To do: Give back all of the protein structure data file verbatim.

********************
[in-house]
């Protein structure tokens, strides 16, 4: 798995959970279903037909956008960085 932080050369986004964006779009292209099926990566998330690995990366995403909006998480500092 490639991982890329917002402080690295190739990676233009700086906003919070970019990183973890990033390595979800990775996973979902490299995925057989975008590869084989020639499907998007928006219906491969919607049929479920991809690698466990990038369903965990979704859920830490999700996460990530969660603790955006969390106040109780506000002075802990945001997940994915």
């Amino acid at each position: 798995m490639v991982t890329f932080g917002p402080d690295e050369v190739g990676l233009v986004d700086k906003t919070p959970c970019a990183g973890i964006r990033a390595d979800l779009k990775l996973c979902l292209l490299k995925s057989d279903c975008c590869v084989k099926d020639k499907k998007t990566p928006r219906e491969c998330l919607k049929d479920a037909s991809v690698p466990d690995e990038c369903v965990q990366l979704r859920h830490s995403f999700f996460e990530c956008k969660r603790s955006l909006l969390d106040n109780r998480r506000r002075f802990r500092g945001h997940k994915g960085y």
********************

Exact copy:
[in-house]
């Protein structure tokens, strides 16, 4: 798995959970279903037909956008960085 932080050369986004964006779009292209099926990566998330690995990366995403909006998480500092 490639991982890329917002402080690295190739990676233009700086906003919070970019990183973890990033390595979800990775996973979902490299995925057989975008590869084989020639499907998007928006219906491969919607049929479920991809690698466990990038369903965990979704859920830490999700996460990530969660603790955006969390106040109780506000002075802990945001997940994915």
């Amino acid at each position: 798995m490639v991982t890329f932080g917002p402080d690295e050369v190739g990676l233009v986004d700086k906003t919070p959970c970019a990183g973890i964006r990033a390595d979800l779009k990775l996973c979902l292209l490299k995925s057989d279903c975008c590869v084989k099926d020639k499907k998007t990566p928006r219906e491969c998330l919607k049929d479920a037909s991809v690698p466990d690995e990038c369903v965990q990366l979704r859920h830490s995403f999700f996460e990530c956008k969660r603790s955006l909006l969390d106040n109780r998480r506000r002075f802990r500092g945001h997940k994915g960085y």